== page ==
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Guenther Oettenger, the EU’s energy commissioner, says he expects Ukraine and Russia soon can resolve their differences over gas.
Oettinger told reporters on May 27 in the Czech capital of Prague that during talks he attended the previous day in Berlin, the two countries had made additional progress over settling the dispute between Kiev and Russia’s government-controlled gas company, Gazprom.
The EU commissioner also said both sides seemed more accepting of his own proposal that by May 29, Ukraine pay $2 billion of the amount it already owes to Gazprom for gas delivered from November 2013 through March 2014. "I am quite optimistic we can solve all open questions and problems in the next few days," he said.
Oettinger said the progress he’s witnessed also could lead to new talks on the cost of future deliveries of Gazprom gas.
The $2 billion payment of arrears on May 29 would only be “partial payments of the outstanding bills” for Gazprom deliveries from November through March, the EU said in a statement on May 26.
Nevertheless, Oettinger said the payment would be “a clear signal of [Ukraine’s] creditworthiness.” This would lead Russia to attend new talks with Ukraine in Berlin, brokered by the EU, to negotiate the price that Naftogaz must pay Gazprom for deliveries in April, May and in future months.
Next, on June 7, the commissioner said, Naftogaz would pay Gazprom $500 million more, keeping gas flowing into Ukraine – and to the rest of Europe.
Related Article: Ukraine: The Real Energy Crisis Starts in June
Despite Oettinger’s optimism, Ukraine’s energy minister, Yuri Prodan, was more cautious, though he didn’t rule out an eventual agreement. “So far there is not yet a decision taken, and I also assume that from the Russian party no decision has been taken yet,” he said. Prodan described the scenario that Oettinger outlined as merely “a suggestion.”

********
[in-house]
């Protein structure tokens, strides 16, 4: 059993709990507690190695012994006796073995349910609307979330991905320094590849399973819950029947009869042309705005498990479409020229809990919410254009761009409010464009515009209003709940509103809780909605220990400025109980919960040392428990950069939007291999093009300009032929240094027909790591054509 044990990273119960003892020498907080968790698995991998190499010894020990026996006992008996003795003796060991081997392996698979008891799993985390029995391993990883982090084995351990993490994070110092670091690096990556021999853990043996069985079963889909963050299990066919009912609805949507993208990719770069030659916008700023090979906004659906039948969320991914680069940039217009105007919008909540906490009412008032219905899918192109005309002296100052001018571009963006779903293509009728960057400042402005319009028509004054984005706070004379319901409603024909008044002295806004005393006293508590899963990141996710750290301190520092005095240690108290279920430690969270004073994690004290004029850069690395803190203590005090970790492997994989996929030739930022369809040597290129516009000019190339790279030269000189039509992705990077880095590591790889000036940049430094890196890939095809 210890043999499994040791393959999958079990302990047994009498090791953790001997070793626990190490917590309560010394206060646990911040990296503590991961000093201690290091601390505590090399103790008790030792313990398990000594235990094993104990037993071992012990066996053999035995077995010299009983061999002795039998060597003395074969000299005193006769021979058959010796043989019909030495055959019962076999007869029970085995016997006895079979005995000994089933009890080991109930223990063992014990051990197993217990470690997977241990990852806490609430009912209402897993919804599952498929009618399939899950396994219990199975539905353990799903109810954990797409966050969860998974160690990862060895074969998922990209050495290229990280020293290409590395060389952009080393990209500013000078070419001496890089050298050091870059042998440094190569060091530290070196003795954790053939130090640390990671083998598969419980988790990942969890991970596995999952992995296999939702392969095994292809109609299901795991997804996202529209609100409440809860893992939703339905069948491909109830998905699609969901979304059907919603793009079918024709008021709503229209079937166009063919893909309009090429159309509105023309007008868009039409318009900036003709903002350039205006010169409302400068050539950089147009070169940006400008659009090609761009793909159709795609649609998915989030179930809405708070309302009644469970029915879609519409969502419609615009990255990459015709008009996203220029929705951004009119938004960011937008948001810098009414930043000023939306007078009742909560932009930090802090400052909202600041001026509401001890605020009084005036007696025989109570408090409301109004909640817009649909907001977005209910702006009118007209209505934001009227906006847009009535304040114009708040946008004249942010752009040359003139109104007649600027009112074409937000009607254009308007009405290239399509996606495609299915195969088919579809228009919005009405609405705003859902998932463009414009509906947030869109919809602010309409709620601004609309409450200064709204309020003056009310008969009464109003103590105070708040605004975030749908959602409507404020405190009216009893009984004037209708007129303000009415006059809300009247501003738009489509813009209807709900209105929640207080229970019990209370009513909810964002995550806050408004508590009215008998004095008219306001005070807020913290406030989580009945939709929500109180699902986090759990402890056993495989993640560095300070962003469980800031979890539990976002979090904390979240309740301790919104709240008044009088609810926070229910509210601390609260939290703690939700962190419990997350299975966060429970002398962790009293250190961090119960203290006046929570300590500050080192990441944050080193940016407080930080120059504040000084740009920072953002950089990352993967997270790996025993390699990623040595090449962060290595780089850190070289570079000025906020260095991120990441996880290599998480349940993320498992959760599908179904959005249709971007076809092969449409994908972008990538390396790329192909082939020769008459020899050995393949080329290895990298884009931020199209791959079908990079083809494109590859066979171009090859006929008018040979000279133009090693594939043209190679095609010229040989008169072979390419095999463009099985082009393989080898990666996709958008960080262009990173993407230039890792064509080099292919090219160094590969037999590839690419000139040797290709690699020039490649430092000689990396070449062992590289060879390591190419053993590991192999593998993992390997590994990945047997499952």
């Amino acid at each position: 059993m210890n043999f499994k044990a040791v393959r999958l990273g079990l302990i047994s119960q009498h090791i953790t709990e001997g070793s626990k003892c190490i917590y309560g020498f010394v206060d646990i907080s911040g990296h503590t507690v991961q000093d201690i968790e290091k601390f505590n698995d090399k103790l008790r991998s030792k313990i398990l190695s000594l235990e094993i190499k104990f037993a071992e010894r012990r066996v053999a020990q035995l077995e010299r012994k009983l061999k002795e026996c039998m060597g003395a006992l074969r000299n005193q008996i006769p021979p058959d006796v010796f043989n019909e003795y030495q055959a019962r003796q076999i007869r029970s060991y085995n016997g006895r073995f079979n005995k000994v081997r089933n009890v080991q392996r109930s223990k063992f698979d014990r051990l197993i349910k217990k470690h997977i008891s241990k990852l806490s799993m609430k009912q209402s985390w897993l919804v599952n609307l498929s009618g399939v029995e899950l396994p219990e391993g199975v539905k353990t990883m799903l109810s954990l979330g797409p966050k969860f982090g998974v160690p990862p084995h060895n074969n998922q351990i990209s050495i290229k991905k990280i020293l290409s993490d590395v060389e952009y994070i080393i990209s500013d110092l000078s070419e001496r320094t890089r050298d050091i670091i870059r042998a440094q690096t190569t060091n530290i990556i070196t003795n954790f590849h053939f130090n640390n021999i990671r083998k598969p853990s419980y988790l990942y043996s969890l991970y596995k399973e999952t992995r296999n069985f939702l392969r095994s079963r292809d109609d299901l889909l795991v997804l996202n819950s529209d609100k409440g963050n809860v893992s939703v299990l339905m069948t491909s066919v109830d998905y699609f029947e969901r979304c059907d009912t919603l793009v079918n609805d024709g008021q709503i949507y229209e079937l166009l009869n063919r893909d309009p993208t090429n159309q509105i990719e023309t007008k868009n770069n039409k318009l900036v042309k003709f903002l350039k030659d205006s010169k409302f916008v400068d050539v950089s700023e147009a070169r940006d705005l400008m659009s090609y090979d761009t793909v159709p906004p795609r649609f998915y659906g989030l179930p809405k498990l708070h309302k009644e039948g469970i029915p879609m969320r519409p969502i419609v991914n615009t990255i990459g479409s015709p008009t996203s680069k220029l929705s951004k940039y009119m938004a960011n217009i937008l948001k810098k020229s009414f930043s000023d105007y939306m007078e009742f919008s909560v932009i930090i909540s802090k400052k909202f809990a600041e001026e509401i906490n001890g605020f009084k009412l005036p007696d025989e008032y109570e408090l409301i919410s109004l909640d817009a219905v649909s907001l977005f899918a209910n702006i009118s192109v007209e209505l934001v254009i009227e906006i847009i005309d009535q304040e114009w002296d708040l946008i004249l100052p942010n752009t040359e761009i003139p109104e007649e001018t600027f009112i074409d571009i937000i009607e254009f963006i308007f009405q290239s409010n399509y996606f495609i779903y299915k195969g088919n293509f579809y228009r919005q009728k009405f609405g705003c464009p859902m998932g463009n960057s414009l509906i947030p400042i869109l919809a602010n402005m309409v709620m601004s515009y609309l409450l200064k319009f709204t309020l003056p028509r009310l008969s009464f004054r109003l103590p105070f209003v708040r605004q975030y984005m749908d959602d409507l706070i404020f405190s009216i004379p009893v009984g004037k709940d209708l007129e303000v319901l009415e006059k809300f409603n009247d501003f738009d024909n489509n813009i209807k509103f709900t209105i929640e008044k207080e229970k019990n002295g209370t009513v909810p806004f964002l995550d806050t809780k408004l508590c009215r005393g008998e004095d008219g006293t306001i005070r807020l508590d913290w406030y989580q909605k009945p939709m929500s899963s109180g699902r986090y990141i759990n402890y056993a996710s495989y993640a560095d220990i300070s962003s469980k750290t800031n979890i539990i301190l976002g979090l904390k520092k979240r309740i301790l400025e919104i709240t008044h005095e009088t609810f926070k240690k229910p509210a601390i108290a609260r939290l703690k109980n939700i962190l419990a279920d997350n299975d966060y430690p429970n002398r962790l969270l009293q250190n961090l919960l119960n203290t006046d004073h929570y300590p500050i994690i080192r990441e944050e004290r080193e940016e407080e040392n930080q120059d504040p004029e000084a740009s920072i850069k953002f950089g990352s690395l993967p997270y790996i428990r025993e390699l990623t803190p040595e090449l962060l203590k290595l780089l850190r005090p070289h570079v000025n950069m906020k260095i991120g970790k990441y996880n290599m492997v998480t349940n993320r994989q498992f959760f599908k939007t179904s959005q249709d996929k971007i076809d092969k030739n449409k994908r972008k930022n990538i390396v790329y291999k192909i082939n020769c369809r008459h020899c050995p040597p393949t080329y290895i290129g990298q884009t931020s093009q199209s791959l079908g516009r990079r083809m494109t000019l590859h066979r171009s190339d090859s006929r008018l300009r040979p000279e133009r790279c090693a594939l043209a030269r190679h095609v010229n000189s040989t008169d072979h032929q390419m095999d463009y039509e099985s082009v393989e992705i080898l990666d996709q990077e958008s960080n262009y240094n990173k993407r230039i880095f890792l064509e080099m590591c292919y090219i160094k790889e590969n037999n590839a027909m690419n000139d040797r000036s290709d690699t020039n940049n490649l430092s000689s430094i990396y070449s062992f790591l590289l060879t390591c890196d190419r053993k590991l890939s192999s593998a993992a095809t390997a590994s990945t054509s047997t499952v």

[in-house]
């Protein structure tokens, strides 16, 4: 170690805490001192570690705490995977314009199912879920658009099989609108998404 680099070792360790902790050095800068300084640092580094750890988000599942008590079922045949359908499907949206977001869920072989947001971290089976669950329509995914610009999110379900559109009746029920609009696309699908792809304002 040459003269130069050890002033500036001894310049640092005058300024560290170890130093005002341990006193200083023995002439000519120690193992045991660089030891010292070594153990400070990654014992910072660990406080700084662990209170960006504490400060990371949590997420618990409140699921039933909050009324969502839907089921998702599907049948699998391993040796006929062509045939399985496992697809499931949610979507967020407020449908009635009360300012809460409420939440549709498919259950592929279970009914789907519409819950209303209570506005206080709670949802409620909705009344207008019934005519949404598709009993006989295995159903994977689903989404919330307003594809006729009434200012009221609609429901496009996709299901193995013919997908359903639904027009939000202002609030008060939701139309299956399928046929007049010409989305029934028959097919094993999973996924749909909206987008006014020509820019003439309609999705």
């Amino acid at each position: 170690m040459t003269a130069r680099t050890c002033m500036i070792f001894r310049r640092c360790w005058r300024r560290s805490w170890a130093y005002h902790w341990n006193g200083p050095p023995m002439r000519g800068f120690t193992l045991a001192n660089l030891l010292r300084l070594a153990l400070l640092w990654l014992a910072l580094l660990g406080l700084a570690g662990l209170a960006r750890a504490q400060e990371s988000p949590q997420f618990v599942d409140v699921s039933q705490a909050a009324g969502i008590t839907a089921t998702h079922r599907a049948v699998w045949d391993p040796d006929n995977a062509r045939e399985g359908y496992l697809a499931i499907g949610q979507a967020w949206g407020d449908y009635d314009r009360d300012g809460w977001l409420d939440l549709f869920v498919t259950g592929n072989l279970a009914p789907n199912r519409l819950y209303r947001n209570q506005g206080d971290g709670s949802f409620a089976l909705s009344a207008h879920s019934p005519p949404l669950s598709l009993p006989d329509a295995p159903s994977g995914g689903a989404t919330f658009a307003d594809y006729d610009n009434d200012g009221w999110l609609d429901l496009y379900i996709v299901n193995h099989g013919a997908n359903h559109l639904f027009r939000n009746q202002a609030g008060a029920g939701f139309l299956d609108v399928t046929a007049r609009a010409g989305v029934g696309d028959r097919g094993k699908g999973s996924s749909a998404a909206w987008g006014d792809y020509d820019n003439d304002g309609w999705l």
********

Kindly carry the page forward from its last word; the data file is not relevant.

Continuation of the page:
According to Gazprom, Ukraine owes it $3.5 billion, and the Russian gas company says it will stop deliveries of gas to Ukraine in June unless it pays for it in advance, not in arrears, as has been the practice to date. This could be disastrous for much of the rest of Europe, which gets most of its gas from Russia via Ukraine.
Ukraine says the crisis was engineered by Russia. Gazprom gave Naftogaz a discount on gas while Viktor Yanukovych, who was close to Moscow, was president of Ukraine. Yanukovych fled to Russia in February in the face of street protests opposing his decision against closer ties with the EU and chose to align his government with Russia.
Gazprom promptly raised the price of gas by 80 percent and left Ukraine with crushing gas debt.
By Andy Tully of Oilprice.com
Andy Tully is a veteran news reporter who is now the news editor for Oilprice.com